Rotary parlours: New trend for goats

The does produce 11,000 litres / lactation and get culled after five years. Lyons reckons he needs yields of 10,000 litres to make money although the average in Ontario is around 6-7,000 litres, so he is doing a great job. He milks his does through a 20:20 converted dairy parlour at a rate of 250 per hour with each female producing an average of 4-5 litres/ day. ”Rotary parlours are a new trend,” added Lyons. Most of the goats are housed in a former cowshed, rented from family relatives, at a stocking density of 1.4m2/ goat and a trough space allowance of 31cm per animal. Talking of relatives, Lyons’ wife is a teacher but helps out at kidding time and other times when extra help is needed. The shed is too square for Lyons’ liking and he would eventually like to build a new barn, subject to passing planning hurdles and of course, when finances allow. His new barn would be rectangular, which would allow more trough space per goat.

Goats are selective eaters

All the feed: hay (alfalfa, timothy and bromegrass), concentrates, including steamed flaked corn, oats and straw, is all bought in. Concentrates are fed in pellet form, as goats are selective eaters and if given a loose mix feed would simply pick out the most palatable ingredients and leave the rest. The aim is to provide the goats with an 18-20% CP ration and baking soda is provided as a buffering agent for the rumen.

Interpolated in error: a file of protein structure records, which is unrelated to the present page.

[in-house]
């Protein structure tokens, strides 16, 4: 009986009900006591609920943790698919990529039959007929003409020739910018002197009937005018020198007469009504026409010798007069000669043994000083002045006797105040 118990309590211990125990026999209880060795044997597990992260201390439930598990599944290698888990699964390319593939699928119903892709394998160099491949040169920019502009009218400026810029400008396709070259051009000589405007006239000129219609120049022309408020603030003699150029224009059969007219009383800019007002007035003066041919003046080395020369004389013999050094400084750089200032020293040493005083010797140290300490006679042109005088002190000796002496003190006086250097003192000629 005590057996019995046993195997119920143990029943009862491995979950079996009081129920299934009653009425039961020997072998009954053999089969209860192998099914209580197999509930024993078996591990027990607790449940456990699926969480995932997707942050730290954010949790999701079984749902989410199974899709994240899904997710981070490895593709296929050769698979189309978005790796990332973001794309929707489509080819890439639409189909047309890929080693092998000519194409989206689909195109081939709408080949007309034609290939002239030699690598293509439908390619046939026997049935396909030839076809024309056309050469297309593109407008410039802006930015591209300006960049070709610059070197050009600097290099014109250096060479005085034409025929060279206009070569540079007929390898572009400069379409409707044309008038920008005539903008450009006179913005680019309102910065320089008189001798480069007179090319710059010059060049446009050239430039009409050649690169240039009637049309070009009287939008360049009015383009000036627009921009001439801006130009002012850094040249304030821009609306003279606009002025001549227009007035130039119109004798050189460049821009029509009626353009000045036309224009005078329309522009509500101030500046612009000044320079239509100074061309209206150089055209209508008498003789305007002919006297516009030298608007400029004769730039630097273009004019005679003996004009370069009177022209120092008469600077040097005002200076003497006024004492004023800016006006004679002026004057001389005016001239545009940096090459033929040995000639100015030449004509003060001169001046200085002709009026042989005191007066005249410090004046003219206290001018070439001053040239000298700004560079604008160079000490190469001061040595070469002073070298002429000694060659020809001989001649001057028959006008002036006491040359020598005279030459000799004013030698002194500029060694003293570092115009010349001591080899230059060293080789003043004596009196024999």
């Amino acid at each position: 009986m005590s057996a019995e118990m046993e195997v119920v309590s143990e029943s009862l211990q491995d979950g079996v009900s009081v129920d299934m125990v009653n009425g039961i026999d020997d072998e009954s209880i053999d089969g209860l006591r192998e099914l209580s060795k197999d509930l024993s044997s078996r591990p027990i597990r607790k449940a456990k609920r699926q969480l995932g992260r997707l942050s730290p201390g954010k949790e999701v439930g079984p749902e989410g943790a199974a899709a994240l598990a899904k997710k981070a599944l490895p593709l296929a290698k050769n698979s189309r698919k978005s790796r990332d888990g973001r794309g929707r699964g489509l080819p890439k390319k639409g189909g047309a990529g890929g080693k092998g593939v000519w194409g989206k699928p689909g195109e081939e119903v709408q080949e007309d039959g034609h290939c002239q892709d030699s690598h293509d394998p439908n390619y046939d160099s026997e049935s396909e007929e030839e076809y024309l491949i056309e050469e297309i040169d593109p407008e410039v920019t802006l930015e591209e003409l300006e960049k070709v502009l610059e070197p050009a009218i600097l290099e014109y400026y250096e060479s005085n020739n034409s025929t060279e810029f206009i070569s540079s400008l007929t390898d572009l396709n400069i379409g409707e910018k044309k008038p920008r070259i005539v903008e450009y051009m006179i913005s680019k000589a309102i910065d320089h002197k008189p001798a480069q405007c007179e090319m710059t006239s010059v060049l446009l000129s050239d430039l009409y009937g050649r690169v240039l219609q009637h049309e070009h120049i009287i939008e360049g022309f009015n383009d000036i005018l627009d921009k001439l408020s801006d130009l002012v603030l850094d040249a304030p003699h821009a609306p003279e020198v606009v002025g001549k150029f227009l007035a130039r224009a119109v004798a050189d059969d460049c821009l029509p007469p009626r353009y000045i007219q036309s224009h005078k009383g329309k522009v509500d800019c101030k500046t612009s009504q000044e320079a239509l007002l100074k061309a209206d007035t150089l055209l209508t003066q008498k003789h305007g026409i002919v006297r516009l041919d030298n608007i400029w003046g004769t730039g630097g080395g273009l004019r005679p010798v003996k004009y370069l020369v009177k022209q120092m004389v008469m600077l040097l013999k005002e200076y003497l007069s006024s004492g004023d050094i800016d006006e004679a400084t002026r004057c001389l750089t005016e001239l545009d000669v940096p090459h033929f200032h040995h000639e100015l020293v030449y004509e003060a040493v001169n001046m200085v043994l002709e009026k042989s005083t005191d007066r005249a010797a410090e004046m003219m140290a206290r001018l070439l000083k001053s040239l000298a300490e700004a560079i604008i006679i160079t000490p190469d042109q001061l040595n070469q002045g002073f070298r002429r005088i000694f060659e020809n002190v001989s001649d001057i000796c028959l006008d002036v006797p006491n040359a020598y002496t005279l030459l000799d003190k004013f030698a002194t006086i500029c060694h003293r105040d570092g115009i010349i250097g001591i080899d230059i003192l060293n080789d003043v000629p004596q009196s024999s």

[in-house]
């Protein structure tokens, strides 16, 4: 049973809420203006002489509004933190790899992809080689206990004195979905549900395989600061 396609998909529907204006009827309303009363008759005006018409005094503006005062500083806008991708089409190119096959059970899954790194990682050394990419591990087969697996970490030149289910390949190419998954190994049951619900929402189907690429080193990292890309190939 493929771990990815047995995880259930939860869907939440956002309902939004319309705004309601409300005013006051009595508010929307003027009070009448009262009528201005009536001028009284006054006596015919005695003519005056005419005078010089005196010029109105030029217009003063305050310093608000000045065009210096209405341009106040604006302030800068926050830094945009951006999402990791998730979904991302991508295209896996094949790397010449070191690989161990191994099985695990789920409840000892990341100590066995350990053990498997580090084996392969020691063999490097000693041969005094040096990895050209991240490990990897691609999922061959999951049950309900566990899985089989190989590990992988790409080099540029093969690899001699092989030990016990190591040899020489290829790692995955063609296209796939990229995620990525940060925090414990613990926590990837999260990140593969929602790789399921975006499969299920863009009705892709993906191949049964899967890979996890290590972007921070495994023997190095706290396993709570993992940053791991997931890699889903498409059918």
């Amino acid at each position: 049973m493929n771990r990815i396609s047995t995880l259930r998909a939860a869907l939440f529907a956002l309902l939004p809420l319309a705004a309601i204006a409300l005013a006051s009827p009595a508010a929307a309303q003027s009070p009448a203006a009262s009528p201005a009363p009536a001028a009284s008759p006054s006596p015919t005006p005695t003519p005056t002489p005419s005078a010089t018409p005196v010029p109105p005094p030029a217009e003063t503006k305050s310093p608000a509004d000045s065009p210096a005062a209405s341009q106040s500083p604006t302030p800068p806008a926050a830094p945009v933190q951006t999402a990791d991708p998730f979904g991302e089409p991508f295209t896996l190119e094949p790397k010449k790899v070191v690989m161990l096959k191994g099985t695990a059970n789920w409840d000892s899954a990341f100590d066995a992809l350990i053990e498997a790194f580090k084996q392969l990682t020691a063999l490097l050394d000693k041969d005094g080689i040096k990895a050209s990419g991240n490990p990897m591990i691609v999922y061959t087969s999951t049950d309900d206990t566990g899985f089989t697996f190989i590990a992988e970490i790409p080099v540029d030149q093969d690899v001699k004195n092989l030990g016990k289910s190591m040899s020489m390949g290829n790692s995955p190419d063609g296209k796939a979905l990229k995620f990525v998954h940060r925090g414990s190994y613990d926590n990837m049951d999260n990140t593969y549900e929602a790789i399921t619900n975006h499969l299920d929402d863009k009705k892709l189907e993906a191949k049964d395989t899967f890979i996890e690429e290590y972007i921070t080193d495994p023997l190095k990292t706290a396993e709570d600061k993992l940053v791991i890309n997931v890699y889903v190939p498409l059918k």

High mortality rates: kids

Raising the kids is very difficult with mortality running from 15-20%. Losses are due to E. coli and pneumonia and so the kids are reared in shelters, which are designed to provide good ventilation. Caprine Arthritis Encaphalitis (CAE), which fortunately does not affect humans, is passed on through infected colostrum, milk and blood. Hence, colostrum is heat-treated and formic acid is added to reduce the gut pH. A new needle is used for each injection to prevent infection being passed on through the blood. Goats are wilful creatures and it’s easy to see why Lyons turned his back on large lumbering bovines to make a career working with such fascinating animals.

Goats are sustainable

Monogastrics compete with humans for cereals and cows and cattle need good quality roughage to perform well, to produce adequate amounts of milk and meat. There must be millions of hectares of scrub land which is of no feed value to our intensively and highly bred cows and beef animals, but “Billy Goat Gruff” and his sisters can thrive on such vegetation and they can make a very useful contribution to feeding our increasingly Hungry Planet come 2050. Next to that, goats’ milk of course is a component of the “squeaky” cheese, halloumi. Cyprus is currently pushing for Protected Status for this special cheese, although ironically the country’s goat population may have to be increased as currently Cypriot halloumi seemingly contains too much cow’s milk to qualify for Protected Status (PDO). The future is bright for dairy products from goats.